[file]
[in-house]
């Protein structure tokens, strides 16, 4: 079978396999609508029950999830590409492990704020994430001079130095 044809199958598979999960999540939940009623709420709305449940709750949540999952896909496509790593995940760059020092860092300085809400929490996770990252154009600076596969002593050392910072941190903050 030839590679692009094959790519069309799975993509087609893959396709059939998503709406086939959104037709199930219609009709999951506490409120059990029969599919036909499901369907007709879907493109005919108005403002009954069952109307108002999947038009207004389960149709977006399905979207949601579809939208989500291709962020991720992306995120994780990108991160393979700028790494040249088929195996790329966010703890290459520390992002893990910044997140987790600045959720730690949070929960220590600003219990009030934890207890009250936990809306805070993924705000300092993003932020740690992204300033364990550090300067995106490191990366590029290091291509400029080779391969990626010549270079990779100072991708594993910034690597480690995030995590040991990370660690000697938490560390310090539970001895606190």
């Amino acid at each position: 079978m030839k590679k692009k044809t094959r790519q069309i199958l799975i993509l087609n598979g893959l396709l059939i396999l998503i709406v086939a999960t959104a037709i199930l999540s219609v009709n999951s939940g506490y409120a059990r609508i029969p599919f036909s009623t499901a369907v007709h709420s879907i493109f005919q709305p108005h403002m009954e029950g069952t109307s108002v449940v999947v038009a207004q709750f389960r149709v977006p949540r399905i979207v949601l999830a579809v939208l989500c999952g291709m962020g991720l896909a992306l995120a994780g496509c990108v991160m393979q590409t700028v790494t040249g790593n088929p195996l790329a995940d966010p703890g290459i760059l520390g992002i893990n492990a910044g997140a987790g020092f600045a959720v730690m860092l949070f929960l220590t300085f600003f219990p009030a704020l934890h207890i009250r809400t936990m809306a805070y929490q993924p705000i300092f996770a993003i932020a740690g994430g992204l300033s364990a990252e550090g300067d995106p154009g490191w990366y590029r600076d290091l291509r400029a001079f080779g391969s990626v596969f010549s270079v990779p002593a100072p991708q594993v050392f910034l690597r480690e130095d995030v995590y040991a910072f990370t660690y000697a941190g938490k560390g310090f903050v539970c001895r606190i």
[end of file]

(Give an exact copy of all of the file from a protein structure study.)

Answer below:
[in-house]
């Protein structure tokens, strides 16, 4: 079978396999609508029950999830590409492990704020994430001079130095 044809199958598979999960999540939940009623709420709305449940709750949540999952896909496509790593995940760059020092860092300085809400929490996770990252154009600076596969002593050392910072941190903050 030839590679692009094959790519069309799975993509087609893959396709059939998503709406086939959104037709199930219609009709999951506490409120059990029969599919036909499901369907007709879907493109005919108005403002009954069952109307108002999947038009207004389960149709977006399905979207949601579809939208989500291709962020991720992306995120994780990108991160393979700028790494040249088929195996790329966010703890290459520390992002893990910044997140987790600045959720730690949070929960220590600003219990009030934890207890009250936990809306805070993924705000300092993003932020740690992204300033364990550090300067995106490191990366590029290091291509400029080779391969990626010549270079990779100072991708594993910034690597480690995030995590040991990370660690000697938490560390310090539970001895606190």
């Amino acid at each position: 079978m030839k590679k692009k044809t094959r790519q069309i199958l799975i993509l087609n598979g893959l396709l059939i396999l998503i709406v086939a999960t959104a037709i199930l999540s219609v009709n999951s939940g506490y409120a059990r609508i029969p599919f036909s009623t499901a369907v007709h709420s879907i493109f005919q709305p108005h403002m009954e029950g069952t109307s108002v449940v999947v038009a207004q709750f389960r149709v977006p949540r399905i979207v949601l999830a579809v939208l989500c999952g291709m962020g991720l896909a992306l995120a994780g496509c990108v991160m393979q590409t700028v790494t040249g790593n088929p195996l790329a995940d966010p703890g290459i760059l520390g992002i893990n492990a910044g997140a987790g020092f600045a959720v730690m860092l949070f929960l220590t300085f600003f219990p009030a704020l934890h207890i009250r809400t936990m809306a805070y929490q993924p705000i300092f996770a993003i932020a740690g994430g992204l300033s364990a990252e550090g300067d995106p154009g490191w990366y590029r600076d290091l291509r400029a001079f080779g391969s990626v596969f010549s270079v990779p002593a100072p991708q594993v050392f910034l690597r480690e130095d995030v995590y040991a910072f990370t660690y000697a941190g938490k560390g310090f903050v539970c001895r606190i």